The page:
Titanium is highly corrosion resistant, it is light weight, wear resistant, has heat and cold stability, it is a tough material and is highly flexible and is non-poisonous. It can be anodized by two main processes. The first process is by use of electrical current while the second is by use of heat. The electrical anodization produces even color of the knife while heat anodization creates random patterns and colors throughout the knife.
There are different ways to anodize, but basically, you need either a source of heat or a source of electricity to anodize titanium. Anodizing with electricity tends to produce a more even color tone throughout the titanium, while heat tends to create random patterns and colors throughout the material.
Anodizing titanium with electricity involves immersing the object to being anodized into a container with a titanium cathode inserted and filled with an electrolyte. A direct current charge is then passed through the electrolyte solution and will cause a microscopic oxide film to adhere to the part. The thickness of the oxide film determines the color. A direct current power supply of 0 to 125 volts is used. The wattage of the power supply will determine the surface area to be anodized and the speed of anodization. You also require a strip of titanium to be used as the cathode. The surface area of titanium strip should be greater than that of the knife blade or handle being anodized. As a safety precaution, the cathode can be covered with nylon webbing to avoid accidental contact with the part during immersion into the container. The electrolyte solution in the container can be a simple solution of 5% trisodium phosphate in distilled water. Leads are also used for the positive and negative terminals between the direct current power supply, cathode (titanium strip), and anode. A small hook made from titanium wire to which the part is attached for immersion is used as the anode. A small paintbrush with a metal ferrule is used for reverse-polarity brush anodizing.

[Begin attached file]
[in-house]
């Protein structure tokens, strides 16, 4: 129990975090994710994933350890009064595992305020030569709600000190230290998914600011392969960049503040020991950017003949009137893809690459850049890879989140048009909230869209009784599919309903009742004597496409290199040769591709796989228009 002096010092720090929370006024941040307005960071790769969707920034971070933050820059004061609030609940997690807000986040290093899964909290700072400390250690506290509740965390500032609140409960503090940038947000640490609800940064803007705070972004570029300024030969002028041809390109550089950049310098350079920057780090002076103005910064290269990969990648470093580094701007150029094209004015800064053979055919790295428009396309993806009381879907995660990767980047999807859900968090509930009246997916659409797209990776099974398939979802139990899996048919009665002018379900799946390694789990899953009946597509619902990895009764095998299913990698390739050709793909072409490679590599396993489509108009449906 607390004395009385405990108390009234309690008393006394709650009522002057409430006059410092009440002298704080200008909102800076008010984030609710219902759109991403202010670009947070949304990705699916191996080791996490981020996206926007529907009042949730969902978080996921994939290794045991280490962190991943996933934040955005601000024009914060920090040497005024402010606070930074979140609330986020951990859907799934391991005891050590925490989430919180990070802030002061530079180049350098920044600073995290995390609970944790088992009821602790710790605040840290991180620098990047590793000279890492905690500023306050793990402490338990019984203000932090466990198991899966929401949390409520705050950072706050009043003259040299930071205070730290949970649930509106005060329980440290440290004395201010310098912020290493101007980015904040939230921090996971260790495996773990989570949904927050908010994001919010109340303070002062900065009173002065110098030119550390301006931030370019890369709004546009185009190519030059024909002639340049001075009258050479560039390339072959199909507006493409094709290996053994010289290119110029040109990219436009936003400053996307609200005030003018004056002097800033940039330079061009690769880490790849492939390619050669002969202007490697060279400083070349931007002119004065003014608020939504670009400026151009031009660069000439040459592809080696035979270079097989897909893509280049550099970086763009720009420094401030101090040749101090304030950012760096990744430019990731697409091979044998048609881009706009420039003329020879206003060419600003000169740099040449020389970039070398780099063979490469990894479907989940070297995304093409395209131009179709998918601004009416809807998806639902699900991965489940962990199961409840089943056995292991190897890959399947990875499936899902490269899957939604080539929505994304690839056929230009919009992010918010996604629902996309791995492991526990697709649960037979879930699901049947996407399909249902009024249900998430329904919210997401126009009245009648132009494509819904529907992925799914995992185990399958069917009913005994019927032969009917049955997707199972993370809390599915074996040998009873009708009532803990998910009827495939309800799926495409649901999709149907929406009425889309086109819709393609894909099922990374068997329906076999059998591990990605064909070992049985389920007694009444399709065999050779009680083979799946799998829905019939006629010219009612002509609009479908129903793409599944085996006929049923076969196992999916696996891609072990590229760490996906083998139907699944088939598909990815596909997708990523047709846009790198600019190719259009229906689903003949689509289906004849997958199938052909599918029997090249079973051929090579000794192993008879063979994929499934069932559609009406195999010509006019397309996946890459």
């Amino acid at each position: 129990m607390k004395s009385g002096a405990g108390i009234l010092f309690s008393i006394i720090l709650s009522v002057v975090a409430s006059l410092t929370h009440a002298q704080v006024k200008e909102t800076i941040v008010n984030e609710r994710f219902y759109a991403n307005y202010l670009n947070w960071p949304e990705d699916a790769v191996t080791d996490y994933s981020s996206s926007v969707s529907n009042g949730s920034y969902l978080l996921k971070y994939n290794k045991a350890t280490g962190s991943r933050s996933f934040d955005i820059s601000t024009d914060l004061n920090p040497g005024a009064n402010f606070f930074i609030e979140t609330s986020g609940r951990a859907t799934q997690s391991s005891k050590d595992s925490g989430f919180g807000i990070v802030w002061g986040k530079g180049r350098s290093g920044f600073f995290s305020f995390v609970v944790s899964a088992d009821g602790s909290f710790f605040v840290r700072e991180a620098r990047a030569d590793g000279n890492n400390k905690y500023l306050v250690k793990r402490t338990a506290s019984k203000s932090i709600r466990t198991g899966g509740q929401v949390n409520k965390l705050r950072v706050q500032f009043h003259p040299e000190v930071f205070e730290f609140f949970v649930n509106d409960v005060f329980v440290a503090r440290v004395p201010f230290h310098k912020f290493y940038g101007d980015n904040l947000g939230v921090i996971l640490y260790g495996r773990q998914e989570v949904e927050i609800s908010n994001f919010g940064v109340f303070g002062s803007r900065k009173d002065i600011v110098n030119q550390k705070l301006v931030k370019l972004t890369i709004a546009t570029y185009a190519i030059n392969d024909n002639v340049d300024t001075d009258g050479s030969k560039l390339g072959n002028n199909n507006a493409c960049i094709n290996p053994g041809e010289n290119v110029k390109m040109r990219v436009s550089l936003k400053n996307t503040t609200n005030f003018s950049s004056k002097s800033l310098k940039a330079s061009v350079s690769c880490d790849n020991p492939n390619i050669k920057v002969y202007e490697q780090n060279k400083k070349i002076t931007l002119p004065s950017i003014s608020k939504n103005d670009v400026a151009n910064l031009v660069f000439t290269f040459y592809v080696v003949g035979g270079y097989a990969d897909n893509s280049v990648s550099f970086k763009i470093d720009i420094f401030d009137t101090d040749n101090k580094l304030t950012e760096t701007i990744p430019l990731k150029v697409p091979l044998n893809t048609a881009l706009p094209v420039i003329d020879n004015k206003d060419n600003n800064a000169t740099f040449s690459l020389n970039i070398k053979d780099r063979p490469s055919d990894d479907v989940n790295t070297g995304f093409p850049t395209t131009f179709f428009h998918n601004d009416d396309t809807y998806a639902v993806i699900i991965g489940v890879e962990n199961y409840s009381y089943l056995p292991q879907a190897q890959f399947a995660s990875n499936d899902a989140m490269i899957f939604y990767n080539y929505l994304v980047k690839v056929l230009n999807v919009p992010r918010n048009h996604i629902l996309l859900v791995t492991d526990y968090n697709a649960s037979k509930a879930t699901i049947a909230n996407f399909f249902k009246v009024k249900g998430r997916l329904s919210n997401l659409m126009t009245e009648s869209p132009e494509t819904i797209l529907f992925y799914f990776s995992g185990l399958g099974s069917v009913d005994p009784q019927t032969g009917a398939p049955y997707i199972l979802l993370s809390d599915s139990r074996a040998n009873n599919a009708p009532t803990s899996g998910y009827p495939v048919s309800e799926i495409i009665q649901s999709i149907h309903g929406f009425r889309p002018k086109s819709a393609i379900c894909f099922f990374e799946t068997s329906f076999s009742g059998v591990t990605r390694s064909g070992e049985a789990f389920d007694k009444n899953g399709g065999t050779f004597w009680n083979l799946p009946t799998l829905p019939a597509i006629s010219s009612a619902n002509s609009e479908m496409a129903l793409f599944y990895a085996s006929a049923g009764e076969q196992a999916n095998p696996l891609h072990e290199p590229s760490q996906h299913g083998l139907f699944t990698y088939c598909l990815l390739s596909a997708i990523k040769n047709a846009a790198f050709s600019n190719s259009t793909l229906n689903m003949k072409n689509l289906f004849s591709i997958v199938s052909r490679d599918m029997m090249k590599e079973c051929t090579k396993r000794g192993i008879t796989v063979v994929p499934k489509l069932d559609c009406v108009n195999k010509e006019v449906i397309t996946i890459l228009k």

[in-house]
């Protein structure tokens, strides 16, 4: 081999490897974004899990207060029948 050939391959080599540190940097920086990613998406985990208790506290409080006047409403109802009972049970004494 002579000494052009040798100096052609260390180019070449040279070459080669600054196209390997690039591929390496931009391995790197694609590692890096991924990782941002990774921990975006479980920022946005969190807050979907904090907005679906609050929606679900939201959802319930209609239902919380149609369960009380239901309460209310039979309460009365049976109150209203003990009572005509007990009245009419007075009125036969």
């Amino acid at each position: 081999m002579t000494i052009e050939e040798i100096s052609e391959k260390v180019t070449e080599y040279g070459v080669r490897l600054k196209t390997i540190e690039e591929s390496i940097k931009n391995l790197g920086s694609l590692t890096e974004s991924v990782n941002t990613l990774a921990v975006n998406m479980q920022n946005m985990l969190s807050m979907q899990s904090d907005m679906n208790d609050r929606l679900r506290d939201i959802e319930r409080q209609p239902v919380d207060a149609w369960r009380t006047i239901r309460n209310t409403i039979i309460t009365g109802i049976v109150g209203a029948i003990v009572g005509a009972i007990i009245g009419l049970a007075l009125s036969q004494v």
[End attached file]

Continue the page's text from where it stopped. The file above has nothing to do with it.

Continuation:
Heat anodization of titanium requires a knife with a titanium handle, butane torch, needle-nose pliers, cloth to wipe down the blade and tools to disassemble your knife. The process starts by dissembling the knife followed by wiping off the fingerprints. The pliers are then used to grip the handle, which is then anodized by heating one portion at a time with the butane torch. The flared-out flame begins to turn orange which indicates that the titanium is getting to the correct temperature. When both the flame and titanium become orange, the rest of the handle can then be treated. Once the entire handle has been anodized, stick the handle under cold water for some seconds. This will finish the anodizing process. Polishing is not necessary after anodizing because it removes the anodized color.
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